A Google company blog post over the weekend raised questions as to whether a new phone being tested by Google employees is just a way for employees to improve on the Android operating system, or whether it is an actual prototype that will be released in 2010.
Numerous sources online have reported the device’s existence, including photos of a handset that resembles a cross between the HTC Hero and Passion, running Android 2.1.
Few specs for the Nexus One are known; however, most reports suggest that the phone is an unlocked GSM device that will sell directly to consumers. Such a move would mean Google would go head-to-head with Apple's iPhone and Research in Motion's Blackberry, as well as current makers of Android phones.
Additionally, HTC has filed a report for the Nexus One with the Federal Communications Commission.
In the blog post, Google said the new device combines hardware built by an unnamed partner with its Android software. The free software is crucial in Google's efforts to make its search engine and other services as accessible on cell phones as they already are on personal computers.
Ken Hyers, senior analyst for Technology Business Research, questions the logic of a solely Google-branded device. "What I find fascinating is the idea that they are just on the cusp of some really good success, and now they're going to go and compete with their own partners. I don't think it's wise," Hyers said.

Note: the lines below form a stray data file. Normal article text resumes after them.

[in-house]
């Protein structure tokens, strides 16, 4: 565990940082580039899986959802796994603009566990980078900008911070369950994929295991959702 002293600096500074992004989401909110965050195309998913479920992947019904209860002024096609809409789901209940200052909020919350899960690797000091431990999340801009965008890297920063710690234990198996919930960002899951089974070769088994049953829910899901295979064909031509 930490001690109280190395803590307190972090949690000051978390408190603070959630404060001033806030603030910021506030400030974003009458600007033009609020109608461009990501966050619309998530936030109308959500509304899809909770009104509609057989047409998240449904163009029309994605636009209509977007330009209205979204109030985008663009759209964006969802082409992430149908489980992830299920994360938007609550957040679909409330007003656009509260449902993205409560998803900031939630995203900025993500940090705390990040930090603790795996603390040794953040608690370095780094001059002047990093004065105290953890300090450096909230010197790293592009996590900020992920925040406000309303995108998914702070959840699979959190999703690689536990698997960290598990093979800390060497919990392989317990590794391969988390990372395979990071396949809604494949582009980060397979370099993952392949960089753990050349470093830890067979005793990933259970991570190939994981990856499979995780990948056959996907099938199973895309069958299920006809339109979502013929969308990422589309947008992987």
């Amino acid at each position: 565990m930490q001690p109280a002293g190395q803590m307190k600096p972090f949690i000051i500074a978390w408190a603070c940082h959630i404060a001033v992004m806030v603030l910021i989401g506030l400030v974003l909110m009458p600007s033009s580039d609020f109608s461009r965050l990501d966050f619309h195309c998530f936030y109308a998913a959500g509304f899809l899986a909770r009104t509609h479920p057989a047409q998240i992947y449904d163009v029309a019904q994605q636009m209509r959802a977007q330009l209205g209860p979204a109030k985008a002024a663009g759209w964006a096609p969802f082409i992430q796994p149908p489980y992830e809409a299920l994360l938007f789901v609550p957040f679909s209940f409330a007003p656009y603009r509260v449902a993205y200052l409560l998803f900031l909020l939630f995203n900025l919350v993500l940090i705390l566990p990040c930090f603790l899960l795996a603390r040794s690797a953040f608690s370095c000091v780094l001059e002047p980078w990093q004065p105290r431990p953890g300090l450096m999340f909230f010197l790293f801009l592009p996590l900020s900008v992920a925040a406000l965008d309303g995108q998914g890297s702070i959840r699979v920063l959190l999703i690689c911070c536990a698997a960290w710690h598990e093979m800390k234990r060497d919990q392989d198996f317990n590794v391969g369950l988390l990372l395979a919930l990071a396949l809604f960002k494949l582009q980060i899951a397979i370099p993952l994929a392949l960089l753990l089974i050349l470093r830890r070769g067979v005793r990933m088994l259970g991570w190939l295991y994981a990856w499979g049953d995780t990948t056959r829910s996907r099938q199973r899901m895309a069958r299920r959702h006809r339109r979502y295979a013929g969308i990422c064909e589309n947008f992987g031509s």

Hyers said that Google may see an opportunity to develop a device that connects to all of Google's applications and services. However, he still finds the idea full of holes. "The great thing about an unlocked GSM phone is that you can take it anywhere. However, Nokia's tried that in the United States and failed miserably," he said.
"Nokia has had great success with the unlocked model in Europe. So maybe we shouldn't look at this strictly from a U.S. viewpoint," he added, noting that if the device is being developed for an international market, it would not be in direct U.S. competition with Google partners such as Motorola and HTC.
Mountain View, Calif.-based Google launched its first Android phone in September 2008, the G1 sold by T-Mobile USA. Verizon Wireless last month released the Droid, the first smartphone to run Android 2.0, and expects to launch another Android phone this year.
– The Associated Press contributed to this report